Memorial Hall decision made most sense

Published 10:47 am Tuesday, December 30, 2008

“Is this being fiscally responsible? Did these elected officials act in your best interest? You be the judge?”

As a city councilman, I would like to respond to these questions posed by Mr. Bill Nenni, himself a former city councilman from 2003 to 2005.

In the past year, Memorial Hall was finally thrust to the forefront. A decision by this Council and Mayor had to be made to either restore or demolish Memorial Hall.

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This after being essentially abandoned by the city government over ten years ago. Mr. Nenni states over the years various city officials, developers and concerned individuals “explored options”, but nothing was done.

Over the past year, several public meetings were held, along with countless public utility committee meetings concerning Memorial Hall.

From these meetings, ideas to save Memorial Hall were proposed but no funding was available given the scale of the project.

So once again, it became the responsibility of this Council and Mayor to do something with a structure left to us by past city administrations.

Not until representatives from the AMVETS came bravely forward to take on the task with whatever we as a city could provide was saving Memorial Hall a reality.

Memorial Hall became the No. 1 priority after a Dec. 4-8 certified asbestos survey was completed and revealed asbestos throughout the building including the roof.

Additionally, Solid Rock Construction reported during a public utility committee meeting on Dec. 3 , and again in a follow up meeting on Dec. 9, that the roof of Memorial Hall was in immediate danger of collapsing into the building.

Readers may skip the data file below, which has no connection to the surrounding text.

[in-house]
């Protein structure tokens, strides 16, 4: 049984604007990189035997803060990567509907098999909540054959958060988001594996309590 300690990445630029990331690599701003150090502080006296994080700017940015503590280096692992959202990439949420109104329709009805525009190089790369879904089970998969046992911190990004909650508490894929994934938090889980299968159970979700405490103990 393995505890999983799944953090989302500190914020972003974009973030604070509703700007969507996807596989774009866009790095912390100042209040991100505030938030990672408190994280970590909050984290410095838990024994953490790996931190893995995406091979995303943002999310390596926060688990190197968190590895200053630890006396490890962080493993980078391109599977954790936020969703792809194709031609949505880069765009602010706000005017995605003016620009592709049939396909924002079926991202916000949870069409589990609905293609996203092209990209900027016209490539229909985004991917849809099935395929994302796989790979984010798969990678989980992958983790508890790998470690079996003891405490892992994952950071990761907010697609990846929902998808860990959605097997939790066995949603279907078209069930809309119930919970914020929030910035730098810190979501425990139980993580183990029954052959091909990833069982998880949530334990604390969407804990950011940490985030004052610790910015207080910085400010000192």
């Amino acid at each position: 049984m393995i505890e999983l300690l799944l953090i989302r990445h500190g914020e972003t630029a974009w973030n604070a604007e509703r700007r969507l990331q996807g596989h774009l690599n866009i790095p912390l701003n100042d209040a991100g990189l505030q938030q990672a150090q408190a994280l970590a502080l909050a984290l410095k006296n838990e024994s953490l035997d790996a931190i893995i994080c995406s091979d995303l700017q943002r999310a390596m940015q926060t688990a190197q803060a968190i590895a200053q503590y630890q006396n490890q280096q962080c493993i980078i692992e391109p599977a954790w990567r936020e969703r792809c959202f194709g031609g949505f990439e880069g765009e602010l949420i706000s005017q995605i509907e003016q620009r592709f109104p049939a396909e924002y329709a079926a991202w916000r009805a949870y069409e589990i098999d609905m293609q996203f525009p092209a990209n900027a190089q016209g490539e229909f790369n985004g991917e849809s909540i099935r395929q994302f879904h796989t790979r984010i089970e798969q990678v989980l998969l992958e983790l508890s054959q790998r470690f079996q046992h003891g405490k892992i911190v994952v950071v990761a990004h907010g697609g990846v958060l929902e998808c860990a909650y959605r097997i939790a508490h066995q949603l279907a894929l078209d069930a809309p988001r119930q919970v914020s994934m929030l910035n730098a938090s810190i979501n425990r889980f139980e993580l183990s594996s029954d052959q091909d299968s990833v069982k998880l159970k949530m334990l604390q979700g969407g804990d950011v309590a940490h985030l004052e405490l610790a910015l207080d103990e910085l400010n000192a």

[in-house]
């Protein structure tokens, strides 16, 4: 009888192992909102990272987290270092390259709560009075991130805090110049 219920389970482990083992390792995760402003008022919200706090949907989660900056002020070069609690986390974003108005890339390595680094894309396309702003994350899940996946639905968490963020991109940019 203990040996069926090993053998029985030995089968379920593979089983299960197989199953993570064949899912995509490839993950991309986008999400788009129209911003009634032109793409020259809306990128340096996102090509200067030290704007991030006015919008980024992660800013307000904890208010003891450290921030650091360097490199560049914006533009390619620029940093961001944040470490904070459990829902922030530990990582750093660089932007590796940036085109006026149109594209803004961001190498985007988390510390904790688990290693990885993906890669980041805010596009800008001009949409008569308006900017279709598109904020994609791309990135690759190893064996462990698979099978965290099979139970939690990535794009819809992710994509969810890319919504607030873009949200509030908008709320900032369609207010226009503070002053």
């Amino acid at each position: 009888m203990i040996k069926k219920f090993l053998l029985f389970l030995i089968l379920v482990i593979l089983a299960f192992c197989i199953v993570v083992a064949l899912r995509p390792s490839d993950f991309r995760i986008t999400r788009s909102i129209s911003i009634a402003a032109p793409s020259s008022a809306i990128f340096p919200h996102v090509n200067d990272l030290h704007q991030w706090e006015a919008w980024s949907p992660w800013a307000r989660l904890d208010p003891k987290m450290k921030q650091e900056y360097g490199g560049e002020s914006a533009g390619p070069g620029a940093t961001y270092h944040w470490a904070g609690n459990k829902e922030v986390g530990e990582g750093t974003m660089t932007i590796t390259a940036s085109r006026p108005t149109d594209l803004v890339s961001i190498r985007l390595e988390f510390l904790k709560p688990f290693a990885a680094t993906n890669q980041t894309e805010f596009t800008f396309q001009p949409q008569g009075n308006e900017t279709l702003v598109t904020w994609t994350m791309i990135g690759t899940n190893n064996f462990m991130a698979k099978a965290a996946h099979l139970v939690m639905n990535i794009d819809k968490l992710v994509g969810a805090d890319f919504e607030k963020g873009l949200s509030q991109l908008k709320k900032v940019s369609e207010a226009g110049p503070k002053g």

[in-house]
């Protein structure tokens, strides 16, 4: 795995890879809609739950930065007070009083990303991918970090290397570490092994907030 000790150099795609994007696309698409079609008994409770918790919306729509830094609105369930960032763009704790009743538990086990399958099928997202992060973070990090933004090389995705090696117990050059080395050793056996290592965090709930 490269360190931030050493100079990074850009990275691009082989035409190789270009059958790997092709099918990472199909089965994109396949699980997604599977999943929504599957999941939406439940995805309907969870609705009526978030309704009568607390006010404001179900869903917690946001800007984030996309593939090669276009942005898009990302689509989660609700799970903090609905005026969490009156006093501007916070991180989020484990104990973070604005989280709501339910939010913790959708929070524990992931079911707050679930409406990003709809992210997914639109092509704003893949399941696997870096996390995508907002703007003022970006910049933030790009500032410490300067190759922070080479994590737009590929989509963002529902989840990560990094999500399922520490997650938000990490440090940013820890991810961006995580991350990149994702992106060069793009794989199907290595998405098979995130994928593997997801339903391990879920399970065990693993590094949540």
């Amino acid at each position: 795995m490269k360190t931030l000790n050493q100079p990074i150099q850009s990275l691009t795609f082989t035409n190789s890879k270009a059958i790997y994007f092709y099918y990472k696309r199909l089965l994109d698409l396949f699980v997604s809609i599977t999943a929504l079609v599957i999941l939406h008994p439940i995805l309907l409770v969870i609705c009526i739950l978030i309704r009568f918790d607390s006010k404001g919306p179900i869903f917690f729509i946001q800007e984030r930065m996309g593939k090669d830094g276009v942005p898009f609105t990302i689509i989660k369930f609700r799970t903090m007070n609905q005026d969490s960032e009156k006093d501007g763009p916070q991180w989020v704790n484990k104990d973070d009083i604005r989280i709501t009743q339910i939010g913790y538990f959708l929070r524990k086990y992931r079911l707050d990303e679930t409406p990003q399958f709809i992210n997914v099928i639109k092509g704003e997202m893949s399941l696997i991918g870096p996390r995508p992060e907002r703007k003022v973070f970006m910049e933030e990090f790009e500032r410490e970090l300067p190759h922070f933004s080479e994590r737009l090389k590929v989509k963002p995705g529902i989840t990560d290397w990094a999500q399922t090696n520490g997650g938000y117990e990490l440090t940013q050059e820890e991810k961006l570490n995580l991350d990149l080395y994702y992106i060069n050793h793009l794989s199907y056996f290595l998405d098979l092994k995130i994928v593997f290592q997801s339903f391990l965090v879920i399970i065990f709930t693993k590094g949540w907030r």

Mr. Nenni states in his letter that he felt the fence was enough to abate the immediate danger to the public.

What he fails to mention, is the most immediate health risk to the public is due to the condition of the asbestos and its risk of becoming airborne if the roof were to collapse.

This would create an emergent public health hazard and potentially force the State of Ohio EPA to mandate that the city create a protection “bubble” surrounding Memorial Hall and to remove the entire structure.

The cost, close to one million dollars, which the city government does not have budgeted. To insinuate that an actual emergency did not exist flies in face of all the information presented to us during the aforementioned public meetings.

Solid Rock Construction’s owner is certified by the state of Ohio as an Asbestos Hazard Evaluation Specialist. Given his credentials, his company’s familiarity with working with the type of asbestos located within the building, and references obtained by Mayor Blankenship, we felt it best to proceed with this company.

To bid this job out would have required advertising and waiting over six weeks to make a decision on how to proceed and to our knowledge, no other asbestos specialist as qualified as Solid Rock Construction is located in Lawrence County, let alone Ironton.

Time was of the essence and City Council and Mayor Blankenship decided to act instead of wait.

Fiscally responsible? I say yes. The Mayor, with full support of City Council, chose the best and most qualified contractor to complete this project.

Best interest of the city? I again say yes. City Council and Mayor Blankenship chose to act immediately instead of waiting and potentially causing a serious public health hazard.


Ironton City Councilman